Heads Up Dad – Money

by JamieList on January 27, 2010

Hi all, and welcome to Heads Up Dad, Money.

The intent of this section is to generate some discussion about the financial strains of parenting.  Believe it or not, parenting and finances generally don’t mix.  Kids are expensive, and there are not a great deal of programs that help parents run the finances and their families at the same time.  Canada is a great country to live in, and we are lucky to be able to raise kids here (one year parental leave, etc), but financial literacy has only recently come into the foreground in our education system (too late for us!).

Some ground rules about this section:

  • questions are always appreciated, and gives lots of ideas about future posts
  • feel free to post comments publicly to generate discussion and debate
  • feel free to contact me directly if you feel the question is more discreet
  • let’s keep this away from an investment forum (you can try my company blog for that – see RSS feeds to the right)

So, Dads, what we have to do is find time to negotiate the various pleasures and pitfalls of parenting, and also understand that money is an integral part of keeping a household running smoothly.  Money does not buy happiness, to be sure, but lack of money can create stress and strain in even the strongest of family relationships.

The main focus of this section will be to try and shed some light on some common strategies and opportunities to help you make the money problem a little easier and more enjoyable to deal with.  Most people agree that they will remain healthy if they eat wisely, stay hydrated, and get lots of sleep—and if they do all of that, they will have a better than average chance at a long and healthy life.  The good news is that, with similar simplicity, your wealth and financial success is going really to come down to how you approach three broad elements:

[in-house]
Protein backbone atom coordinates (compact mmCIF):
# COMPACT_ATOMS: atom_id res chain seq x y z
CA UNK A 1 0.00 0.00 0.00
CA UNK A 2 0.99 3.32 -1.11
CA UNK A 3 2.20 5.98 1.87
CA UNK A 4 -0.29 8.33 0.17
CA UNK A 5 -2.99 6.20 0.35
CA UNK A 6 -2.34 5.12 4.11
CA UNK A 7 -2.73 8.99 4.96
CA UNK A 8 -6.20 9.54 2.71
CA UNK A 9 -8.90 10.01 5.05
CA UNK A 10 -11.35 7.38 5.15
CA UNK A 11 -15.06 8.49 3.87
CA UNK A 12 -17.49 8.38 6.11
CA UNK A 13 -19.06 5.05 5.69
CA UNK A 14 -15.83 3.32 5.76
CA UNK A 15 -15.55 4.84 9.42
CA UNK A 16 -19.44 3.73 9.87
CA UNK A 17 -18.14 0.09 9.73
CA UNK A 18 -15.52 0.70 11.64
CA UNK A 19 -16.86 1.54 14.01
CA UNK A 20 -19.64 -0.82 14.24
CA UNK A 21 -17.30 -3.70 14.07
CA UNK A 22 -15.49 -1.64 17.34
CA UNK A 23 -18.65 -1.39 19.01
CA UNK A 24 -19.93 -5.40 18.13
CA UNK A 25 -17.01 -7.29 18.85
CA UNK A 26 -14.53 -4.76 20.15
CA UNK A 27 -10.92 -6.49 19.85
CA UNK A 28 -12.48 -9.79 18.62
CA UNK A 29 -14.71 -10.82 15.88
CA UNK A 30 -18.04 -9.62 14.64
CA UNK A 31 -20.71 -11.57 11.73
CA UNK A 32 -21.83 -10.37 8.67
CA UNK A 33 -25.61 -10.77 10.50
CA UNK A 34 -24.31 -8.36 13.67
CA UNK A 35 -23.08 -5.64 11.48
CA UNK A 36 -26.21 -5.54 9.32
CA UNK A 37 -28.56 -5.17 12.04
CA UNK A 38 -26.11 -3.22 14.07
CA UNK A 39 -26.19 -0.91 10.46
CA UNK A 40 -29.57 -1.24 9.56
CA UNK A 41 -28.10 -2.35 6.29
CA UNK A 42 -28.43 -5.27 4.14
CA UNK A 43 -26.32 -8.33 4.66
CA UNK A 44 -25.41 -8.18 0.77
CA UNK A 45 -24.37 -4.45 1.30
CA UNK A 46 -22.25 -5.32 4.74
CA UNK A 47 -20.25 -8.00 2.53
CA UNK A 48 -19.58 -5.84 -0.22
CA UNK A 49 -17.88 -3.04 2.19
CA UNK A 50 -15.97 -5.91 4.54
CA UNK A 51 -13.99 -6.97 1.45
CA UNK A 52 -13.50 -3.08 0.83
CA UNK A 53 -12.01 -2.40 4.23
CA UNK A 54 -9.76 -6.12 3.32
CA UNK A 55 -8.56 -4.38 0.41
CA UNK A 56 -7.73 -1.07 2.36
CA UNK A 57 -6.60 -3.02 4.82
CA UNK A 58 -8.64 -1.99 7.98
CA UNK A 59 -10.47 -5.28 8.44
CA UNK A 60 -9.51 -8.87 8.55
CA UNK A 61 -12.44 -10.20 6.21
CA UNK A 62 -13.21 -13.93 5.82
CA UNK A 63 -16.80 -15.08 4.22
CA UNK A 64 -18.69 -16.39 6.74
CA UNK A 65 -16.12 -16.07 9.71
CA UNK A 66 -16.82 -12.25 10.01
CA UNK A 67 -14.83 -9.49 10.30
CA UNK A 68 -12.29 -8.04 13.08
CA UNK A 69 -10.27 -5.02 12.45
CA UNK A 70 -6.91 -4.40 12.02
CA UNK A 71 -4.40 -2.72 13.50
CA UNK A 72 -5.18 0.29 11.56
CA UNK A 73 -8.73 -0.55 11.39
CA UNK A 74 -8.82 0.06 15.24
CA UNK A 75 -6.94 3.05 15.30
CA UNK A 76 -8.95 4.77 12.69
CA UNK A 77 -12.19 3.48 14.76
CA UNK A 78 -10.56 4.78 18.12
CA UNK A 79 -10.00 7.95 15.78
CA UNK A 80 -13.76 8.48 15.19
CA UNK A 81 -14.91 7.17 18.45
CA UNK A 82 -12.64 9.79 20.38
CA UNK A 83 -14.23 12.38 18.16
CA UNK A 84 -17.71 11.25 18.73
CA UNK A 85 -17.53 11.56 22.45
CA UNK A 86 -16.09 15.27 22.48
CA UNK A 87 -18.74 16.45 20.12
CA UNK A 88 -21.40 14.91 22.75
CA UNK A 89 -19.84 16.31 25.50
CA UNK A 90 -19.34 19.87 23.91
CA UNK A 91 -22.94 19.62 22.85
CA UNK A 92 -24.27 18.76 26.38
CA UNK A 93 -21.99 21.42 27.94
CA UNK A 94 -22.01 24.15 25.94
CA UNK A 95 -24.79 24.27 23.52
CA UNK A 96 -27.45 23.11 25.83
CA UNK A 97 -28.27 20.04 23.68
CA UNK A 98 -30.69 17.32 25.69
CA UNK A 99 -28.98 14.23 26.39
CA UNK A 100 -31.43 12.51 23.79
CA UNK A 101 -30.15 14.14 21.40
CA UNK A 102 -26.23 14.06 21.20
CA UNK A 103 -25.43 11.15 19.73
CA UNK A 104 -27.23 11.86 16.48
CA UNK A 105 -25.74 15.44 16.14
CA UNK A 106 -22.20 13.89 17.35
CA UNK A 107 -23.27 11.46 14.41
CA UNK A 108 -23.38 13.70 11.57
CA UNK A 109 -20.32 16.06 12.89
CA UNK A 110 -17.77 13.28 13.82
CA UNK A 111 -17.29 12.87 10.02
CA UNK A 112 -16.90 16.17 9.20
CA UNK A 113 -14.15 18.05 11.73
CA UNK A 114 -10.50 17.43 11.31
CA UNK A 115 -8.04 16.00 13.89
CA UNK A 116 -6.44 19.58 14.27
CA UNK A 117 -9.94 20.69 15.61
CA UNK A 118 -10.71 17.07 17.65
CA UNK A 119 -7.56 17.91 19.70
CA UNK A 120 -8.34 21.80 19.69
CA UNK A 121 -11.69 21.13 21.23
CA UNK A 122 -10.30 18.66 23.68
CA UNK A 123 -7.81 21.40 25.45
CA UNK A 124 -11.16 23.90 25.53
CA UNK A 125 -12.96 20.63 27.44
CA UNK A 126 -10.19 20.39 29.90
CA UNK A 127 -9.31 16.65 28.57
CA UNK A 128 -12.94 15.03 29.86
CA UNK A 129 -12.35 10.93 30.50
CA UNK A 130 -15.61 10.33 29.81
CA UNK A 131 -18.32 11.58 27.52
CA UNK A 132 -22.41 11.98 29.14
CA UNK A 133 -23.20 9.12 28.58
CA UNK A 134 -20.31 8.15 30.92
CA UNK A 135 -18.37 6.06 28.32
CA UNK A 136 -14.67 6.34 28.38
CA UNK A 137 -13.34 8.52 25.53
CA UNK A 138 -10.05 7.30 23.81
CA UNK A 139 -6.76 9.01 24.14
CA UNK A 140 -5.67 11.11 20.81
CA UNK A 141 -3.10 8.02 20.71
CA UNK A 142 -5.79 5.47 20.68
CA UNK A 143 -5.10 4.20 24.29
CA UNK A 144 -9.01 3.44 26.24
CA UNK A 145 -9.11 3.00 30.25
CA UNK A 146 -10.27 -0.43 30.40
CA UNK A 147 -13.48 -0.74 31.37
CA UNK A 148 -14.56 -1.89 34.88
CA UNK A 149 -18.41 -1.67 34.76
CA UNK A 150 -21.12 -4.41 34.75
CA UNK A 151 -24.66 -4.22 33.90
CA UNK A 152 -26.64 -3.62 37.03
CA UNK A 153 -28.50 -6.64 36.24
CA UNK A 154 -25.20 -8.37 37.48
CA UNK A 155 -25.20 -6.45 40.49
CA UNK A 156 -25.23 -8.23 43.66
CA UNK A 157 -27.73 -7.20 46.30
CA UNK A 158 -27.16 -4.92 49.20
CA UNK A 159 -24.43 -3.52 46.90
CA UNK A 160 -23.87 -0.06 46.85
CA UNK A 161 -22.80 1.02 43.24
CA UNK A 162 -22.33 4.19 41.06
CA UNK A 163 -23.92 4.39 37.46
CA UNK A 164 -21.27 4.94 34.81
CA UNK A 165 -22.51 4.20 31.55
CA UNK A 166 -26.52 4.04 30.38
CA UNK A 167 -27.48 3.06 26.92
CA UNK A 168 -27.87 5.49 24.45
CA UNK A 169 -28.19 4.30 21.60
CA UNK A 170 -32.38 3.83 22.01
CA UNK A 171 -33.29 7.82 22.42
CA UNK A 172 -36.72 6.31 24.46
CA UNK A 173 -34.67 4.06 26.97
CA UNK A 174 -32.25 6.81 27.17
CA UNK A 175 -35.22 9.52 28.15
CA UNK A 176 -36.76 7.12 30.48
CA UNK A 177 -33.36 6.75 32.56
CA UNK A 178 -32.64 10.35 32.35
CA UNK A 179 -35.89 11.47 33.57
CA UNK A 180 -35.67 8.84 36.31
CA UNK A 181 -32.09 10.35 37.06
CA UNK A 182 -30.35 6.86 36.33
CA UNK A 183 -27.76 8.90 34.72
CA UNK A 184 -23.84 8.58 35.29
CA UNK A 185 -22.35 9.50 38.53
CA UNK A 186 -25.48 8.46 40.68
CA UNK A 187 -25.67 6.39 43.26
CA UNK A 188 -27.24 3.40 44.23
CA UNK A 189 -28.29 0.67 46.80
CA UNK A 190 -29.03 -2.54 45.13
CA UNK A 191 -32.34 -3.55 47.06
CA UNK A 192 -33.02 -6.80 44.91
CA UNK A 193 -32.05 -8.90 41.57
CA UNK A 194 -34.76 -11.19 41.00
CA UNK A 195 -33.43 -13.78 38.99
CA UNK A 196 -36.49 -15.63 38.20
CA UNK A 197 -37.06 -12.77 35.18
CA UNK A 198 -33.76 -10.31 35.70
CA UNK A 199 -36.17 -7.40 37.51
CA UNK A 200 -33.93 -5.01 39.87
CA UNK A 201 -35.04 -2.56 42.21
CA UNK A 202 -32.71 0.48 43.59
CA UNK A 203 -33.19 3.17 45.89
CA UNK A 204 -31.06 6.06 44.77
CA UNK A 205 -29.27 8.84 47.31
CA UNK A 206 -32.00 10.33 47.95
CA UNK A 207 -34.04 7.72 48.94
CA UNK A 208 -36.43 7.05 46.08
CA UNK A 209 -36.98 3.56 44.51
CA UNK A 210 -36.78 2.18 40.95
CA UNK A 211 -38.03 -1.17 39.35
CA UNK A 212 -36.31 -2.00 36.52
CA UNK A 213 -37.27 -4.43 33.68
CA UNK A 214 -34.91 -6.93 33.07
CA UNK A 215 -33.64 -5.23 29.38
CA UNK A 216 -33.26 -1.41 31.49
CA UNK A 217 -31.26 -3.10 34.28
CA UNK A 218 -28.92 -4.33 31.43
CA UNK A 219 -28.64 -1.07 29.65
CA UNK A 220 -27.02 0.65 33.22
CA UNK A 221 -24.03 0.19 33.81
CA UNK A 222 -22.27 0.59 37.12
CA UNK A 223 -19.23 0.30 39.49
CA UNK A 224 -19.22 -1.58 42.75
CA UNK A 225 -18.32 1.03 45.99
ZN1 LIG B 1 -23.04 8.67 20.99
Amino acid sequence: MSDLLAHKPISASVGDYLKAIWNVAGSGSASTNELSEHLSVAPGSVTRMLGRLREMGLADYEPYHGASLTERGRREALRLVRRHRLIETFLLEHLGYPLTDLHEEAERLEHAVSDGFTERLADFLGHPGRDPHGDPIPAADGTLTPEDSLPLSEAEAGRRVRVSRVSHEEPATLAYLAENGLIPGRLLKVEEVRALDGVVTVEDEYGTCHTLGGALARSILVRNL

• planning
  • discipline
  • tax

Avoiding, reducing, or simply dealing with taxes can be the single most important way to help you bolster your wealth as you move forward.  Planning and discipline you can supply on your own, perhaps with some coaching. Keep your eyes away from the financial junkfood that you see day-to-day on TV about “the markets” and how people who claim they have a one-size-fits-all solution that can help you achieve your retirement goals – picking the “hot stock” or latest investment product will not make your financial situation any better.  Instead, trust your gut and instinct, stick to some simple, straight forward basics, and you should be well on your way to making money—an situation that enhances your experience as a Dad, not one that frustrates the journey.

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